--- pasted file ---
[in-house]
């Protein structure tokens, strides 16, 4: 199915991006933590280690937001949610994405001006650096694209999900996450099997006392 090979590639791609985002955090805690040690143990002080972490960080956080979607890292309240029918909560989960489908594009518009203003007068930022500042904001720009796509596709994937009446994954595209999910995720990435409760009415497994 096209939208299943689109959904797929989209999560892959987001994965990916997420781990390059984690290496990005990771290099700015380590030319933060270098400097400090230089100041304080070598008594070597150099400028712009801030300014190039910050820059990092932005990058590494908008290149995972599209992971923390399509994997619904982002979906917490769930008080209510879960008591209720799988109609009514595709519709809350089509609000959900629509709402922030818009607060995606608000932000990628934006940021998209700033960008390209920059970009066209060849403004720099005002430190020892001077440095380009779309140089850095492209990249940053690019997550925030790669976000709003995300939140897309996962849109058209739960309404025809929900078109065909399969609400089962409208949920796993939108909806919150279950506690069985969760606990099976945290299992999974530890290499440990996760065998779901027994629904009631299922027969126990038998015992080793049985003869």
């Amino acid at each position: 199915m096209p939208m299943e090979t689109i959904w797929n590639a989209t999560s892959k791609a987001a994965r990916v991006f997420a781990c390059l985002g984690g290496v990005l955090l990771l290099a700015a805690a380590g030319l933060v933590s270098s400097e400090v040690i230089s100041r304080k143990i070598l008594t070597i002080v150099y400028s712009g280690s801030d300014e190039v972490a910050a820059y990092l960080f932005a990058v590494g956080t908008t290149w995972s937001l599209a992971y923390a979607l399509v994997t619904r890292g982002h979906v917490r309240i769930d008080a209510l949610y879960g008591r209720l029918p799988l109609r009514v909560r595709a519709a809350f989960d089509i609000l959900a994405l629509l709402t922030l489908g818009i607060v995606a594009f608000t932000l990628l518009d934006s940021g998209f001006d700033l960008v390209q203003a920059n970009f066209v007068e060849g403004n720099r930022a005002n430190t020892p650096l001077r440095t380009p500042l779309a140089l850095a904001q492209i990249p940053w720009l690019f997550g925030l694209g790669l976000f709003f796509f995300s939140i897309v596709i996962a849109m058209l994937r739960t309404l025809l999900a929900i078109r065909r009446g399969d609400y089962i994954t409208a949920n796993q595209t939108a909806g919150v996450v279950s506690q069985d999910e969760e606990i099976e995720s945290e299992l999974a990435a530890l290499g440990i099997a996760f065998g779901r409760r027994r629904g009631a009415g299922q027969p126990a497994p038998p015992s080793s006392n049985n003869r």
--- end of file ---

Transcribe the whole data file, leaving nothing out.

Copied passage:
[in-house]
């Protein structure tokens, strides 16, 4: 199915991006933590280690937001949610994405001006650096694209999900996450099997006392 090979590639791609985002955090805690040690143990002080972490960080956080979607890292309240029918909560989960489908594009518009203003007068930022500042904001720009796509596709994937009446994954595209999910995720990435409760009415497994 096209939208299943689109959904797929989209999560892959987001994965990916997420781990390059984690290496990005990771290099700015380590030319933060270098400097400090230089100041304080070598008594070597150099400028712009801030300014190039910050820059990092932005990058590494908008290149995972599209992971923390399509994997619904982002979906917490769930008080209510879960008591209720799988109609009514595709519709809350089509609000959900629509709402922030818009607060995606608000932000990628934006940021998209700033960008390209920059970009066209060849403004720099005002430190020892001077440095380009779309140089850095492209990249940053690019997550925030790669976000709003995300939140897309996962849109058209739960309404025809929900078109065909399969609400089962409208949920796993939108909806919150279950506690069985969760606990099976945290299992999974530890290499440990996760065998779901027994629904009631299922027969126990038998015992080793049985003869």
């Amino acid at each position: 199915m096209p939208m299943e090979t689109i959904w797929n590639a989209t999560s892959k791609a987001a994965r990916v991006f997420a781990c390059l985002g984690g290496v990005l955090l990771l290099a700015a805690a380590g030319l933060v933590s270098s400097e400090v040690i230089s100041r304080k143990i070598l008594t070597i002080v150099y400028s712009g280690s801030d300014e190039v972490a910050a820059y990092l960080f932005a990058v590494g956080t908008t290149w995972s937001l599209a992971y923390a979607l399509v994997t619904r890292g982002h979906v917490r309240i769930d008080a209510l949610y879960g008591r209720l029918p799988l109609r009514v909560r595709a519709a809350f989960d089509i609000l959900a994405l629509l709402t922030l489908g818009i607060v995606a594009f608000t932000l990628l518009d934006s940021g998209f001006d700033l960008v390209q203003a920059n970009f066209v007068e060849g403004n720099r930022a005002n430190t020892p650096l001077r440095t380009p500042l779309a140089l850095a904001q492209i990249p940053w720009l690019f997550g925030l694209g790669l976000f709003f796509f995300s939140i897309v596709i996962a849109m058209l994937r739960t309404l025809l999900a929900i078109r065909r009446g399969d609400y089962i994954t409208a949920n796993q595209t939108a909806g919150v996450v279950s506690q069985d999910e969760e606990i099976e995720s945290e299992l999974a990435a530890l290499g440990i099997a996760f065998g779901r409760r027994r629904g009631a009415g299922q027969p126990a497994p038998p015992s080793s006392n049985n003869r």